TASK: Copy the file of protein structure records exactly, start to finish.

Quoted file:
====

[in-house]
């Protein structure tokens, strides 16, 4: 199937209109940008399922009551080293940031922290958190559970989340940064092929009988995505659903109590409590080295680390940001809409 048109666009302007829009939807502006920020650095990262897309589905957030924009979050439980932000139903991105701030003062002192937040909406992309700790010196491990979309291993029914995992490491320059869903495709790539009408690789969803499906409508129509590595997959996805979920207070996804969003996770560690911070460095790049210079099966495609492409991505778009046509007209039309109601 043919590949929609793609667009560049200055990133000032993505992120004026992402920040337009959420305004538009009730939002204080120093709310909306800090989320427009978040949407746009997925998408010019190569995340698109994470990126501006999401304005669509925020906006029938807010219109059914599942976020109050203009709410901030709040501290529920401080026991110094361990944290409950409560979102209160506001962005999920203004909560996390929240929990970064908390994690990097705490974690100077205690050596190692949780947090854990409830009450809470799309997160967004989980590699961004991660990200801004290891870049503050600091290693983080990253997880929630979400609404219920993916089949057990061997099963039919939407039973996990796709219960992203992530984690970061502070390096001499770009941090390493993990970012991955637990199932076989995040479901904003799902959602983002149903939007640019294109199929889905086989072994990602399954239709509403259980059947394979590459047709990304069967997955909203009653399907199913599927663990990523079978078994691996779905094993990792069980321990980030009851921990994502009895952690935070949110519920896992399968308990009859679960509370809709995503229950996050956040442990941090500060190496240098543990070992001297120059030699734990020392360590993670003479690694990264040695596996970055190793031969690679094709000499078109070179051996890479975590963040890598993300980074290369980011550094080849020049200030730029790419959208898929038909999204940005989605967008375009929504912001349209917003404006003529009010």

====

[in-house]
């Protein structure tokens, strides 16, 4: 199937209109940008399922009551080293940031922290958190559970989340940064092929009988995505659903109590409590080295680390940001809409 048109666009302007829009939807502006920020650095990262897309589905957030924009979050439980932000139903991105701030003062002192937040909406992309700790010196491990979309291993029914995992490491320059869903495709790539009408690789969803499906409508129509590595997959996805979920207070996804969003996770560690911070460095790049210079099966495609492409991505778009046509007209039309109601 043919590949929609793609667009560049200055990133000032993505992120004026992402920040337009959420305004538009009730939002204080120093709310909306800090989320427009978040949407746009997925998408010019190569995340698109994470990126501006999401304005669509925020906006029938807010219109059914599942976020109050203009709410901030709040501290529920401080026991110094361990944290409950409560979102209160506001962005999920203004909560996390929240929990970064908390994690990097705490974690100077205690050596190692949780947090854990409830009450809470799309997160967004989980590699961004991660990200801004290891870049503050600091290693983080990253997880929630979400609404219920993916089949057990061997099963039919939407039973996990796709219960992203992530984690970061502070390096001499770009941090390493993990970012991955637990199932076989995040479901904003799902959602983002149903939007640019294109199929889905086989072994990602399954239709509403259980059947394979590459047709990304069967997955909203009653399907199913599927663990990523079978078994691996779905094993990792069980321990980030009851921990994502009895952690935070949110519920896992399968308990009859679960509370809709995503229950996050956040442990941090500060190496240098543990070992001297120059030699734990020392360590993670003479690694990264040695596996970055190793031969690679094709000499078109070179051996890479975590963040890598993300980074290369980011550094080849020049200030730029790419959208898929038909999204940005989605967008375009929504912001349209917003404006003529009010």